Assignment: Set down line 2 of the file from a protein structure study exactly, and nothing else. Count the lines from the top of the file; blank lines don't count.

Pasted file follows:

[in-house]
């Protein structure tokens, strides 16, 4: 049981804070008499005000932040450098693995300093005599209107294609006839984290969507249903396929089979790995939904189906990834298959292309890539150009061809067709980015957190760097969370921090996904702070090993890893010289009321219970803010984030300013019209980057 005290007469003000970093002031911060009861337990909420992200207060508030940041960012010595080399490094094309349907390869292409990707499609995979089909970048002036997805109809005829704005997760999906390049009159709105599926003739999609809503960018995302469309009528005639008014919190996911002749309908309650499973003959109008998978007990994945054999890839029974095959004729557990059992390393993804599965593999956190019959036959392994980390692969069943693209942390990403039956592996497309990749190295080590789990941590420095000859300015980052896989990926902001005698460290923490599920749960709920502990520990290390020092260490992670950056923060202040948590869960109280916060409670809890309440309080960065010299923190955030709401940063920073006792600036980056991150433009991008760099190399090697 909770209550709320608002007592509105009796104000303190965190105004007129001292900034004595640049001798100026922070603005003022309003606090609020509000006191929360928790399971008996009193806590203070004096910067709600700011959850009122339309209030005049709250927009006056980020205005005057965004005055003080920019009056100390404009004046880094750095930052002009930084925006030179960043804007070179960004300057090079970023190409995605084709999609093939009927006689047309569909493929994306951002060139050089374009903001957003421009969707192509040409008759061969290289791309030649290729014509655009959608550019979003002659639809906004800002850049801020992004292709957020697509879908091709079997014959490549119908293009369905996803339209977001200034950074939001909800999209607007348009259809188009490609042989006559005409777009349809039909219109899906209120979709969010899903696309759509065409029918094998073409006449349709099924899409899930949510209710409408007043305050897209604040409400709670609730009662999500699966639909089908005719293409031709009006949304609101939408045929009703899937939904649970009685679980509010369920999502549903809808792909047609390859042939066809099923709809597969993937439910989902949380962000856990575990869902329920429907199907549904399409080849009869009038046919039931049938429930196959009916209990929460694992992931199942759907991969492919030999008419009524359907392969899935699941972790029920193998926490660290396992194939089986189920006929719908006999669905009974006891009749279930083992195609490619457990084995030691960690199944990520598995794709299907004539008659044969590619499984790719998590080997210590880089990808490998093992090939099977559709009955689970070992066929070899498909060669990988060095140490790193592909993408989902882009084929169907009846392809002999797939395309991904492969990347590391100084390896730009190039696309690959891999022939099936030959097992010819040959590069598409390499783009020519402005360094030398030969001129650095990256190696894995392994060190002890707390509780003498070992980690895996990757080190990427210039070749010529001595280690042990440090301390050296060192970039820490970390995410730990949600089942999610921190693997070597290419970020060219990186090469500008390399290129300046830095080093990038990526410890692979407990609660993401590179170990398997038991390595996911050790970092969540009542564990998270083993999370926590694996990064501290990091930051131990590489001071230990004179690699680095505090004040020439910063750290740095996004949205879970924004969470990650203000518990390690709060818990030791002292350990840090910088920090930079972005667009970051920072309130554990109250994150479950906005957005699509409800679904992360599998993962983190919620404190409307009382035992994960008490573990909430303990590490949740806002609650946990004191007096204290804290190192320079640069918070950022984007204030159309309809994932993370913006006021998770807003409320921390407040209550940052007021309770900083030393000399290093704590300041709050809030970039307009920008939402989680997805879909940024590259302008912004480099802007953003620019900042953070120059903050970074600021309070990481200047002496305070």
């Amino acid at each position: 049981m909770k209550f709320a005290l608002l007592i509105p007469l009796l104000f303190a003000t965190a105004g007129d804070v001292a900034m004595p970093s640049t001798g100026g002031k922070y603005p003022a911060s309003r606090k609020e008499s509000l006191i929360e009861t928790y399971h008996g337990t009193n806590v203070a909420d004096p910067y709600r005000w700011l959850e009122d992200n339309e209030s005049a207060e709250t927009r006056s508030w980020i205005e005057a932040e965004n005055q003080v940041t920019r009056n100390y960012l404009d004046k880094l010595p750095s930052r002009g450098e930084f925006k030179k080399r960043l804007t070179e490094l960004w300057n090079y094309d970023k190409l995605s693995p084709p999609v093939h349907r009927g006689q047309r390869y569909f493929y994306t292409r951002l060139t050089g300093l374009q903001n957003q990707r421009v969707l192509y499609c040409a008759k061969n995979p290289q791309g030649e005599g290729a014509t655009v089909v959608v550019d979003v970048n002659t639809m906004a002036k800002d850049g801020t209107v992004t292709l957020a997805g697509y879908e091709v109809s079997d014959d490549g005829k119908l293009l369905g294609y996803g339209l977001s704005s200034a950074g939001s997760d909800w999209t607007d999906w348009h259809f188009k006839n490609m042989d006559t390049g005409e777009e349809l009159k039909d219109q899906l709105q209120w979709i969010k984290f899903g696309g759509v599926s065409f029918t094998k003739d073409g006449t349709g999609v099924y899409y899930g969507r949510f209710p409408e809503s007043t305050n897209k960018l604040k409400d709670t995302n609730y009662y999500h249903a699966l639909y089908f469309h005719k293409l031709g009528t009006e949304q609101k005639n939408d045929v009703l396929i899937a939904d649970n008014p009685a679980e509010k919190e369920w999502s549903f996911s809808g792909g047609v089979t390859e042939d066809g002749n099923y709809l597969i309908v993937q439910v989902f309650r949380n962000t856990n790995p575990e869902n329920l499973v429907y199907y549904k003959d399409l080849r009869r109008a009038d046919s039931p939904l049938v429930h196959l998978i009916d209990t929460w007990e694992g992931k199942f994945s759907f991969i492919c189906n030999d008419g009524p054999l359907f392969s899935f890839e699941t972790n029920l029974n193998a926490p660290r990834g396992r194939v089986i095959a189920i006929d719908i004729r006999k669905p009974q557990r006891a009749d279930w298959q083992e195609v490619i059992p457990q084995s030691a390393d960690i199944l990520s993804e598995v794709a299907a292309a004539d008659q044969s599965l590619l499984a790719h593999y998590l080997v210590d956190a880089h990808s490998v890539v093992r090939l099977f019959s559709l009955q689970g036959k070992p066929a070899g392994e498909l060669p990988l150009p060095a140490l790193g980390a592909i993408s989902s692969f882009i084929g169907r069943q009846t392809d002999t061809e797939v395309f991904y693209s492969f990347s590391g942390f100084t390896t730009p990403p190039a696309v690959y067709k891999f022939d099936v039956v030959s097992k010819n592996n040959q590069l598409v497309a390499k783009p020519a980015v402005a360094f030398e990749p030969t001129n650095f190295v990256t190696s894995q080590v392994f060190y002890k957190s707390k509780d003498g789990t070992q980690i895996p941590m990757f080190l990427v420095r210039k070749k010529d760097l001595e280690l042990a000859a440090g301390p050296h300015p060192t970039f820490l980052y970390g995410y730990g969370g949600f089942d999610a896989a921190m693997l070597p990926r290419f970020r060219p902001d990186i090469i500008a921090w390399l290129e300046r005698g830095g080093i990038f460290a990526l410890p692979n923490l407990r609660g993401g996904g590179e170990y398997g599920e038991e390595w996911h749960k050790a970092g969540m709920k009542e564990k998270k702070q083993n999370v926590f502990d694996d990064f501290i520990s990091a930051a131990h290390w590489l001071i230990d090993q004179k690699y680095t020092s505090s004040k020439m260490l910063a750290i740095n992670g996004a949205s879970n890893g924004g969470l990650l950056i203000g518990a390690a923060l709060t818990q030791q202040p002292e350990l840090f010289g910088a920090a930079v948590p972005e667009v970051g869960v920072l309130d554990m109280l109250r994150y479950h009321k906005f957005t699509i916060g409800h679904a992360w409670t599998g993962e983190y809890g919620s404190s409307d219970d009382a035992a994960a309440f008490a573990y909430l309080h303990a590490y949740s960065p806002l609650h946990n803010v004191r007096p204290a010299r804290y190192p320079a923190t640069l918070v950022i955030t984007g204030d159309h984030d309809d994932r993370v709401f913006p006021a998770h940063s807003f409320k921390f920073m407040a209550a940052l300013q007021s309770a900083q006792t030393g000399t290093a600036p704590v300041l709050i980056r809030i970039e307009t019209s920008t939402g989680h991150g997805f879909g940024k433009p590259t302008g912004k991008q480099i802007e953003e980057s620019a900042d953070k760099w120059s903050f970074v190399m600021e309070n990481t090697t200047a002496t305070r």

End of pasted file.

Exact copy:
């Protein structure tokens, strides 16, 4: 049981804070008499005000932040450098693995300093005599209107294609006839984290969507249903396929089979790995939904189906990834298959292309890539150009061809067709980015957190760097969370921090996904702070090993890893010289009321219970803010984030300013019209980057 005290007469003000970093002031911060009861337990909420992200207060508030940041960012010595080399490094094309349907390869292409990707499609995979089909970048002036997805109809005829704005997760999906390049009159709105599926003739999609809503960018995302469309009528005639008014919190996911002749309908309650499973003959109008998978007990994945054999890839029974095959004729557990059992390393993804599965593999956190019959036959392994980390692969069943693209942390990403039956592996497309990749190295080590789990941590420095000859300015980052896989990926902001005698460290923490599920749960709920502990520990290390020092260490992670950056923060202040948590869960109280916060409670809890309440309080960065010299923190955030709401940063920073006792600036980056991150433009991008760099190399090697 909770209550709320608002007592509105009796104000303190965190105004007129001292900034004595640049001798100026922070603005003022309003606090609020509000006191929360928790399971008996009193806590203070004096910067709600700011959850009122339309209030005049709250927009006056980020205005005057965004005055003080920019009056100390404009004046880094750095930052002009930084925006030179960043804007070179960004300057090079970023190409995605084709999609093939009927006689047309569909493929994306951002060139050089374009903001957003421009969707192509040409008759061969290289791309030649290729014509655009959608550019979003002659639809906004800002850049801020992004292709957020697509879908091709079997014959490549119908293009369905996803339209977001200034950074939001909800999209607007348009259809188009490609042989006559005409777009349809039909219109899906209120979709969010899903696309759509065409029918094998073409006449349709099924899409899930949510209710409408007043305050897209604040409400709670609730009662999500699966639909089908005719293409031709009006949304609101939408045929009703899937939904649970009685679980509010369920999502549903809808792909047609390859042939066809099923709809597969993937439910989902949380962000856990575990869902329920429907199907549904399409080849009869009038046919039931049938429930196959009916209990929460694992992931199942759907991969492919030999008419009524359907392969899935699941972790029920193998926490660290396992194939089986189920006929719908006999669905009974006891009749279930083992195609490619457990084995030691960690199944990520598995794709299907004539008659044969590619499984790719998590080997210590880089990808490998093992090939099977559709009955689970070992066929070899498909060669990988060095140490790193592909993408989902882009084929169907009846392809002999797939395309991904492969990347590391100084390896730009190039696309690959891999022939099936030959097992010819040959590069598409390499783009020519402005360094030398030969001129650095990256190696894995392994060190002890707390509780003498070992980690895996990757080190990427210039070749010529001595280690042990440090301390050296060192970039820490970390995410730990949600089942999610921190693997070597290419970020060219990186090469500008390399290129300046830095080093990038990526410890692979407990609660993401590179170990398997038991390595996911050790970092969540009542564990998270083993999370926590694996990064501290990091930051131990590489001071230990004179690699680095505090004040020439910063750290740095996004949205879970924004969470990650203000518990390690709060818990030791002292350990840090910088920090930079972005667009970051920072309130554990109250994150479950906005957005699509409800679904992360599998993962983190919620404190409307009382035992994960008490573990909430303990590490949740806002609650946990004191007096204290804290190192320079640069918070950022984007204030159309309809994932993370913006006021998770807003409320921390407040209550940052007021309770900083030393000399290093704590300041709050809030970039307009920008939402989680997805879909940024590259302008912004480099802007953003620019900042953070120059903050970074600021309070990481200047002496305070």